Thursday, July 12, 2012

Culture Shock 07.12.12: Sticking it to The Man in 'Moonrise Kingdom'

Clever children having to deal with not-so-clever adults is a movie trope that's far older than either Macaulay Culkin or the Goonies, and with good reason.

It's the ultimate empowerment fantasy played out against the first authority figures any of us encounter: grownups.

Director Wes Anderson's cinematic children are probably better equipped to take on The Man than most. They're ridiculously smart and preternaturally wise for their age, although not as wise as they think they are. But who is?

The Tenenbaum siblings of Anderson's 2001 film "The Royal Tenenbaums" are all child prodigies. Unfortunately, they grow up to be sad, dissatisfied and just plain messed-up adults, pretty much like most of Anderson's other adults.

If only we could all be like Peter Pan and fly away to Never Never Land and never grow up.

Perhaps that's just what Sam and Suzy, engagingly played by newcomers Jared Gilman and Kara Hayward, have in mind when they run away from home in Anderson's latest movie, "Moonrise Kingdom."

Set in a small New England island community in the mid-1960s, "Moonrise Kingdom" manages to be simultaneously nostalgic for a more innocent time that never was, yet clinically unsentimental about the whole nostalgia business. It's the cool, detached approach that has become Anderson's calling card, and which he perfects here, with the aid of co-screenwriter Roman Coppola, director of the criminally overlooked film "CQ." Amazingly, the result is also — dare I say? — heartwarming.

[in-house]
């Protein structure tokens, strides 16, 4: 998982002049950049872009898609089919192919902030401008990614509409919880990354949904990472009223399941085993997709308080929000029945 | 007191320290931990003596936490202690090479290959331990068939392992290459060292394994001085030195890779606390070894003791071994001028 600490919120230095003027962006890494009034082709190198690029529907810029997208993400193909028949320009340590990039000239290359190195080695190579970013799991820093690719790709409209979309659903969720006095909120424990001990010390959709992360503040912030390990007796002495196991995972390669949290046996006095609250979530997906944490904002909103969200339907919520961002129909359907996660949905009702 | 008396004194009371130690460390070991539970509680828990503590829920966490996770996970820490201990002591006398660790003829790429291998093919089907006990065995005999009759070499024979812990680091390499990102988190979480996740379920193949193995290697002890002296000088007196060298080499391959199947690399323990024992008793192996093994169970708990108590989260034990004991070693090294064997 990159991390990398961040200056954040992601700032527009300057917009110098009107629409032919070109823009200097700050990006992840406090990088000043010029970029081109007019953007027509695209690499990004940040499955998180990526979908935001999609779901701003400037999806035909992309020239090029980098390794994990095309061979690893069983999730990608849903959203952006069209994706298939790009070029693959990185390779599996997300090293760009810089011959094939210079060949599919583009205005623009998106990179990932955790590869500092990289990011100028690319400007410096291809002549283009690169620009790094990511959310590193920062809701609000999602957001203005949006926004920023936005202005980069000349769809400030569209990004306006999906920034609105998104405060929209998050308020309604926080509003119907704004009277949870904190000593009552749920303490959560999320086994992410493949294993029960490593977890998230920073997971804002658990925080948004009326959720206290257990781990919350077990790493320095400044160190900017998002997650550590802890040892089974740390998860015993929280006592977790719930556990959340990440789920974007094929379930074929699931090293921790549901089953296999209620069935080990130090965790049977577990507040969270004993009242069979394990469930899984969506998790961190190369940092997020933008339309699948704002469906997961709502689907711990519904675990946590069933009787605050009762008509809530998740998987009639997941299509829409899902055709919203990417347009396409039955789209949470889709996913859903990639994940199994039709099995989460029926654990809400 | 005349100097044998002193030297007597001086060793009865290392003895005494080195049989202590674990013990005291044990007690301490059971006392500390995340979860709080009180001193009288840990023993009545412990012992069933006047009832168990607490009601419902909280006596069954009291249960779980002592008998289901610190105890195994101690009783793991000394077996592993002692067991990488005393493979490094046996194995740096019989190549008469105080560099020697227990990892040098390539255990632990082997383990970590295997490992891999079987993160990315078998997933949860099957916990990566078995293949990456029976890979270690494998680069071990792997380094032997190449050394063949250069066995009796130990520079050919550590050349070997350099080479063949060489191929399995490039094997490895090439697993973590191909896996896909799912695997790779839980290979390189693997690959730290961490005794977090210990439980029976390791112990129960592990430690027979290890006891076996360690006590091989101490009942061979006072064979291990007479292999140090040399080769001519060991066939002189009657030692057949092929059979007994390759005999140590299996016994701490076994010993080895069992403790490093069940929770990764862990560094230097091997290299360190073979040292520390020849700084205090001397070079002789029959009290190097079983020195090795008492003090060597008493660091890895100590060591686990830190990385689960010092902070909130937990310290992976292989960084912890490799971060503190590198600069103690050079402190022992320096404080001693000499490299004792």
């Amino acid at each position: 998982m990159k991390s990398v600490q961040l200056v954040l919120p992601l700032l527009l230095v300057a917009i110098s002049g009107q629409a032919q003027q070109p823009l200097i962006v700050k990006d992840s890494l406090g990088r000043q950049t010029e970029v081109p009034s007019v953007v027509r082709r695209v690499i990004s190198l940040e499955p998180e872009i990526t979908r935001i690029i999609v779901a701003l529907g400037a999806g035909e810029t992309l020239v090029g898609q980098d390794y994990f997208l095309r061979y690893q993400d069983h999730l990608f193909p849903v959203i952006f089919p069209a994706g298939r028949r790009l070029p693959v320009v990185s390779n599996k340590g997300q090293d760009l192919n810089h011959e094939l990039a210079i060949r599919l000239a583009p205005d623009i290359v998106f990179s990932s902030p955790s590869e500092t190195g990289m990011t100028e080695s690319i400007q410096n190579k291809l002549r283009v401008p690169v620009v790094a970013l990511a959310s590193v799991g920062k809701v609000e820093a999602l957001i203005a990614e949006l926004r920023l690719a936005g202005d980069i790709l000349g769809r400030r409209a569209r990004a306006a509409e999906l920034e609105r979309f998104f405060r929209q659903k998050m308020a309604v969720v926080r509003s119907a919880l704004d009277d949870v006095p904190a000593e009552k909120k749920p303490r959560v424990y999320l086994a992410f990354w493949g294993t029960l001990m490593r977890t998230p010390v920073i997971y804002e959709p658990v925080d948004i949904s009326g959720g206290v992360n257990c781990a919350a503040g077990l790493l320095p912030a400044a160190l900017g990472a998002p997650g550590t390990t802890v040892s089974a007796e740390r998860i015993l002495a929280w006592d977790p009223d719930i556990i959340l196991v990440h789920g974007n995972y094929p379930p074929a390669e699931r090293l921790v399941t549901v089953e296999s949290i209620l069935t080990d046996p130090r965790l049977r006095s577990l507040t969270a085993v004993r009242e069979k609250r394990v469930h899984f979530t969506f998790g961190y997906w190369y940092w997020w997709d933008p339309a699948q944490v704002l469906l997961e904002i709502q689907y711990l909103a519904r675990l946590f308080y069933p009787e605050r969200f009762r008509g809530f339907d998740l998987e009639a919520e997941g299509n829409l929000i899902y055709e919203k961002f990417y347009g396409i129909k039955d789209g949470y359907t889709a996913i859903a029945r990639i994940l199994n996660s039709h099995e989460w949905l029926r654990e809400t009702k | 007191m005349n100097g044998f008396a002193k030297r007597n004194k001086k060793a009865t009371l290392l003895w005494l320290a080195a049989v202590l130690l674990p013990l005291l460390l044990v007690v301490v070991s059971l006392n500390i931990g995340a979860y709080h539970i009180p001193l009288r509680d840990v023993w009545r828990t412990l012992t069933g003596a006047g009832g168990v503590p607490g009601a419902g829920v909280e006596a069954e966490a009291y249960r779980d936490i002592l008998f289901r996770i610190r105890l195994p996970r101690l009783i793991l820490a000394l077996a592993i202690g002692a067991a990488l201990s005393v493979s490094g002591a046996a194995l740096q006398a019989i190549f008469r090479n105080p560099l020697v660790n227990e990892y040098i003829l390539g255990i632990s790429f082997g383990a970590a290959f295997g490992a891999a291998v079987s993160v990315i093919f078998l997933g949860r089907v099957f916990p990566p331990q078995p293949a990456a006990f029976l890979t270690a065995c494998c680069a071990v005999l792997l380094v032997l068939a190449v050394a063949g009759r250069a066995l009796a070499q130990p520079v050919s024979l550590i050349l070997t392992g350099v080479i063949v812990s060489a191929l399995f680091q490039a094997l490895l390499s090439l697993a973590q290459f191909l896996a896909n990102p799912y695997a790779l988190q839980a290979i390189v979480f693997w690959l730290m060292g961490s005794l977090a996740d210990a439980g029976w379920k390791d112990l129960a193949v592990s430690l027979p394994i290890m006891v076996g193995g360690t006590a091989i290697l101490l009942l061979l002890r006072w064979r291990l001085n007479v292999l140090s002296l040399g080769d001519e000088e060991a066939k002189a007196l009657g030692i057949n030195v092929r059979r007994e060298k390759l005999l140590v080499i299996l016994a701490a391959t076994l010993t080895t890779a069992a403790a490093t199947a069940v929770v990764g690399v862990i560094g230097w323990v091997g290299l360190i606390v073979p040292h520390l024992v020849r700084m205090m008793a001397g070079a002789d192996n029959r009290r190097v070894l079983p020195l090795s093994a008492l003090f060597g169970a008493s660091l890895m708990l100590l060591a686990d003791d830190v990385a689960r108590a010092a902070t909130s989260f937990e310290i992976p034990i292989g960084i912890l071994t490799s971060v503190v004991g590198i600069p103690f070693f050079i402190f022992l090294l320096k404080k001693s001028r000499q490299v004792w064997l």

Both Sam and Suzy are classified as "problem children." They read too much and have ideas of their own. So when first love hits them, they run off, camping gear and borrowed record player in hand, on an adventure.

Not exactly hot on their trail are Sam's well-meaning but clueless scout master (an unusually likable Edward Norton), sad sack policeman Capt. Sharp (Bruce Willis) and Suzy's unhappily married parents, Walt and Laura (Bill Murray and Frances McDormand).

With their bad marriages and bad careers and lost loves, the adults are a pretty miserable bunch. It's telling that the only grownup character who has his act together throughout is Bob Balaban's omniscient narrator, who hints to us at the very beginning that he's read ahead in the script.

Basically, he cheated.

The screenplay is full of great lines, and Norton and Murray are both in scene-stealing form, but none of that would matter if Gilman and Hayward weren't up to the challenge. They carry the film and make it seem easy, which is likely a testament to Anderson's direction.

This is filmmaking with authority, which is ironic given that authority appears to be Anderson and Coppola's main target for ridicule. No authority figure is left unscathed, whether it's Capt. Sharp and his deflated ego or the pompous woman from Social Services — identified simply as "Social Services" and played with bureaucratic bluster by Tilda Swinton.

The only people who seem capable of carrying out a plan are our young protagonists and, later on, Sam's fellow scouts.

Minor spoiler: It's no accident that Norton's Scout Master Ward only has his moment of triumph after being relieved of command.

This is a more hopeful Wes Anderson than we've seen before. He leaves us charmed and cautiously optimistic. Maybe, unlike those Tenenbaum kids, Sam and Suzy will grow up to be OK.

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